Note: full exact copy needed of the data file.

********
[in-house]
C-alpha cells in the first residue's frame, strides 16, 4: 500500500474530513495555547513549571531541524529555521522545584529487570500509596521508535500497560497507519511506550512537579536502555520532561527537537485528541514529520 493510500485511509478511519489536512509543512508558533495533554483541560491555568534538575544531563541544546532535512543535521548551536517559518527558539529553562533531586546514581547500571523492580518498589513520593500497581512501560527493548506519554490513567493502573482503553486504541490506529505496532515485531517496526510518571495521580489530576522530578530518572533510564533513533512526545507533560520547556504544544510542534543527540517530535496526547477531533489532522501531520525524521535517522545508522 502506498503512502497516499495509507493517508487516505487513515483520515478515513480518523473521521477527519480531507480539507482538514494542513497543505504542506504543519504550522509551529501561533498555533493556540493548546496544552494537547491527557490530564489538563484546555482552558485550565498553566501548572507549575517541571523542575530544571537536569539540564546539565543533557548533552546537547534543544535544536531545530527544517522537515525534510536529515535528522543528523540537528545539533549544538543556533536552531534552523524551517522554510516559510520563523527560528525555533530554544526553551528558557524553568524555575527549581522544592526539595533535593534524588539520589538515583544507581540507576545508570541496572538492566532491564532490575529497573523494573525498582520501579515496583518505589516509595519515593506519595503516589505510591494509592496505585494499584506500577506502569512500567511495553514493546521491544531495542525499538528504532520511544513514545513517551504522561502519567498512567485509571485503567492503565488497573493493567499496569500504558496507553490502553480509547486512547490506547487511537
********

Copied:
[in-house]
C-alpha cells in the first residue's frame, strides 16, 4: 500500500474530513495555547513549571531541524529555521522545584529487570500509596521508535500497560497507519511506550512537579536502555520532561527537537485528541514529520 493510500485511509478511519489536512509543512508558533495533554483541560491555568534538575544531563541544546532535512543535521548551536517559518527558539529553562533531586546514581547500571523492580518498589513520593500497581512501560527493548506519554490513567493502573482503553486504541490506529505496532515485531517496526510518571495521580489530576522530578530518572533510564533513533512526545507533560520547556504544544510542534543527540517530535496526547477531533489532522501531520525524521535517522545508522 502506498503512502497516499495509507493517508487516505487513515483520515478515513480518523473521521477527519480531507480539507482538514494542513497543505504542506504543519504550522509551529501561533498555533493556540493548546496544552494537547491527557490530564489538563484546555482552558485550565498553566501548572507549575517541571523542575530544571537536569539540564546539565543533557548533552546537547534543544535544536531545530527544517522537515525534510536529515535528522543528523540537528545539533549544538543556533536552531534552523524551517522554510516559510520563523527560528525555533530554544526553551528558557524553568524555575527549581522544592526539595533535593534524588539520589538515583544507581540507576545508570541496572538492566532491564532490575529497573523494573525498582520501579515496583518505589516509595519515593506519595503516589505510591494509592496505585494499584506500577506502569512500567511495553514493546521491544531495542525499538528504532520511544513514545513517551504522561502519567498512567485509571485503567492503565488497573493493567499496569500504558496507553490502553480509547486512547490506547487511537